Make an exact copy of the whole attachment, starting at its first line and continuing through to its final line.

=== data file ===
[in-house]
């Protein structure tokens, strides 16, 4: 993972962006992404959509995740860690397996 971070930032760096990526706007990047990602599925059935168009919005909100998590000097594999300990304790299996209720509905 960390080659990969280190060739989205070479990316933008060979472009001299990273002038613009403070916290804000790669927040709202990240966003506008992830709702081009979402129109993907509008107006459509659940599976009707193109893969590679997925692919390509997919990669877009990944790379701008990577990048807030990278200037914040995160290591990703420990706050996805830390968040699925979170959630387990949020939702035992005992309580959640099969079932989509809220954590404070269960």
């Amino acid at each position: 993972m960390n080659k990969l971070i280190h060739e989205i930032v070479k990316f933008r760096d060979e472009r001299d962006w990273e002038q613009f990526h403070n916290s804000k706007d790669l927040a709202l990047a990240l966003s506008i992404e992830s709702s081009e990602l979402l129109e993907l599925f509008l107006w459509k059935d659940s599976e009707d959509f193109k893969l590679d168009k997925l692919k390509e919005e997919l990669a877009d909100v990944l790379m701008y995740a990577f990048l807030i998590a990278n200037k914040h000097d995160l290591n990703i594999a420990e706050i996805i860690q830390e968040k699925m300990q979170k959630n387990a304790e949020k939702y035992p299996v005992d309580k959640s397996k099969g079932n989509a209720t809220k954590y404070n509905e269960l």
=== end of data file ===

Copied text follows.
[in-house]
């Protein structure tokens, strides 16, 4: 993972962006992404959509995740860690397996 971070930032760096990526706007990047990602599925059935168009919005909100998590000097594999300990304790299996209720509905 960390080659990969280190060739989205070479990316933008060979472009001299990273002038613009403070916290804000790669927040709202990240966003506008992830709702081009979402129109993907509008107006459509659940599976009707193109893969590679997925692919390509997919990669877009990944790379701008990577990048807030990278200037914040995160290591990703420990706050996805830390968040699925979170959630387990949020939702035992005992309580959640099969079932989509809220954590404070269960």
């Amino acid at each position: 993972m960390n080659k990969l971070i280190h060739e989205i930032v070479k990316f933008r760096d060979e472009r001299d962006w990273e002038q613009f990526h403070n916290s804000k706007d790669l927040a709202l990047a990240l966003s506008i992404e992830s709702s081009e990602l979402l129109e993907l599925f509008l107006w459509k059935d659940s599976e009707d959509f193109k893969l590679d168009k997925l692919k390509e919005e997919l990669a877009d909100v990944l790379m701008y995740a990577f990048l807030i998590a990278n200037k914040h000097d995160l290591n990703i594999a420990e706050i996805i860690q830390e968040k699925m300990q979170k959630n387990a304790e949020k939702y035992p299996v005992d309580k959640s397996k099969g079932n989509a209720t809220k954590y404070n509905e269960l």